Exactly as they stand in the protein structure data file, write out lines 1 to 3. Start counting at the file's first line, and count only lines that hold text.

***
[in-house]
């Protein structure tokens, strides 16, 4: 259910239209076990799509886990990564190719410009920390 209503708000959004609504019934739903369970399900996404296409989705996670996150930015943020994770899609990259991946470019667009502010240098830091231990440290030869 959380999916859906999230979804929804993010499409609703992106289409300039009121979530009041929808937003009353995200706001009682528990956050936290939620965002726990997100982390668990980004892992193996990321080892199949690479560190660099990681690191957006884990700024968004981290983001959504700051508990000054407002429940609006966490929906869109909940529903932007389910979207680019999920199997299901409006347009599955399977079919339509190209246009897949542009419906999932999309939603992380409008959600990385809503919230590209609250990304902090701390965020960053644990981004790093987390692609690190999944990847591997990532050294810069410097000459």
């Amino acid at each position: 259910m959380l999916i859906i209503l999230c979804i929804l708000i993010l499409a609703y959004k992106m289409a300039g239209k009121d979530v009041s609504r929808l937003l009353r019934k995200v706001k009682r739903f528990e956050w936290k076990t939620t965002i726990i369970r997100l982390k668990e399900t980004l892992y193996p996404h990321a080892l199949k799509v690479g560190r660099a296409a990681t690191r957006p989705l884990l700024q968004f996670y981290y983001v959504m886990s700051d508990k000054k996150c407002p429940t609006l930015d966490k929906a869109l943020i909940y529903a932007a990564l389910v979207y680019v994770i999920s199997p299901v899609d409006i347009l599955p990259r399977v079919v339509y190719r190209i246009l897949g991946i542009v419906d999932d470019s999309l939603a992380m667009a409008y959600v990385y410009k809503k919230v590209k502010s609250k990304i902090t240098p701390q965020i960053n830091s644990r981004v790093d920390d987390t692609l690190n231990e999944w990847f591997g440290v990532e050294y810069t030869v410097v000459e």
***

[in-house]
């Protein structure tokens, strides 16, 4: 259910239209076990799509886990990564190719410009920390 209503708000959004609504019934739903369970399900996404296409989705996670996150930015943020994770899609990259991946470019667009502010240098830091231990440290030869 959380999916859906999230979804929804993010499409609703992106289409300039009121979530009041929808937003009353995200706001009682528990956050936290939620965002726990997100982390668990980004892992193996990321080892199949690479560190660099990681690191957006884990700024968004981290983001959504700051508990000054407002429940609006966490929906869109909940529903932007389910979207680019999920199997299901409006347009599955399977079919339509190209246009897949542009419906999932999309939603992380409008959600990385809503919230590209609250990304902090701390965020960053644990981004790093987390692609690190999944990847591997990532050294810069410097000459």
């Amino acid at each position: 259910m959380l999916i859906i209503l999230c979804i929804l708000i993010l499409a609703y959004k992106m289409a300039g239209k009121d979530v009041s609504r929808l937003l009353r019934k995200v706001k009682r739903f528990e956050w936290k076990t939620t965002i726990i369970r997100l982390k668990e399900t980004l892992y193996p996404h990321a080892l199949k799509v690479g560190r660099a296409a990681t690191r957006p989705l884990l700024q968004f996670y981290y983001v959504m886990s700051d508990k000054k996150c407002p429940t609006l930015d966490k929906a869109l943020i909940y529903a932007a990564l389910v979207y680019v994770i999920s199997p299901v899609d409006i347009l599955p990259r399977v079919v339509y190719r190209i246009l897949g991946i542009v419906d999932d470019s999309l939603a992380m667009a409008y959600v990385y410009k809503k919230v590209k502010s609250k990304i902090t240098p701390q965020i960053n830091s644990r981004v790093d920390d987390t692609l690190n231990e999944w990847f591997g440290v990532e050294y810069t030869v410097v000459e």